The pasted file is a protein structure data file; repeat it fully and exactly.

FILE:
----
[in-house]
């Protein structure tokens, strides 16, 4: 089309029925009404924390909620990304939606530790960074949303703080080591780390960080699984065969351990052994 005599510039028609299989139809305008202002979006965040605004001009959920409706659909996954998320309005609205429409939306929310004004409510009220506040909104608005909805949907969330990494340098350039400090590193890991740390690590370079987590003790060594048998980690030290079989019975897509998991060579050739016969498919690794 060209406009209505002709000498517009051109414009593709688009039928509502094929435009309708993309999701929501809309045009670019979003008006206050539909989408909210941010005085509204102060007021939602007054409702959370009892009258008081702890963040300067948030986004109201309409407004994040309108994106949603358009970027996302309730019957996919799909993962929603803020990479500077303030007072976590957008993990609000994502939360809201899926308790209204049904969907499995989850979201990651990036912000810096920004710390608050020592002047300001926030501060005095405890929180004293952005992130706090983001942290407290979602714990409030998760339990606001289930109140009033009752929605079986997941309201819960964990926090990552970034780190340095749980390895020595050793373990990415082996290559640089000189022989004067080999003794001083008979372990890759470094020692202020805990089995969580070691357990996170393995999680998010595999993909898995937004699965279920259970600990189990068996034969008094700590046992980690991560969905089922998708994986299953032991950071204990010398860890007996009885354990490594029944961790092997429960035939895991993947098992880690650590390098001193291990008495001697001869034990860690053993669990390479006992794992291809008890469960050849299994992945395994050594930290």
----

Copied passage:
[in-house]
């Protein structure tokens, strides 16, 4: 089309029925009404924390909620990304939606530790960074949303703080080591780390960080699984065969351990052994 005599510039028609299989139809305008202002979006965040605004001009959920409706659909996954998320309005609205429409939306929310004004409510009220506040909104608005909805949907969330990494340098350039400090590193890991740390690590370079987590003790060594048998980690030290079989019975897509998991060579050739016969498919690794 060209406009209505002709000498517009051109414009593709688009039928509502094929435009309708993309999701929501809309045009670019979003008006206050539909989408909210941010005085509204102060007021939602007054409702959370009892009258008081702890963040300067948030986004109201309409407004994040309108994106949603358009970027996302309730019957996919799909993962929603803020990479500077303030007072976590957008993990609000994502939360809201899926308790209204049904969907499995989850979201990651990036912000810096920004710390608050020592002047300001926030501060005095405890929180004293952005992130706090983001942290407290979602714990409030998760339990606001289930109140009033009752929605079986997941309201819960964990926090990552970034780190340095749980390895020595050793373990990415082996290559640089000189022989004067080999003794001083008979372990890759470094020692202020805990089995969580070691357990996170393995999680998010595999993909898995937004699965279920259970600990189990068996034969008094700590046992980690991560969905089922998708994986299953032991950071204990010398860890007996009885354990490594029944961790092997429960035939895991993947098992880690650590390098001193291990008495001697001869034990860690053993669990390479006992794992291809008890469960050849299994992945395994050594930290």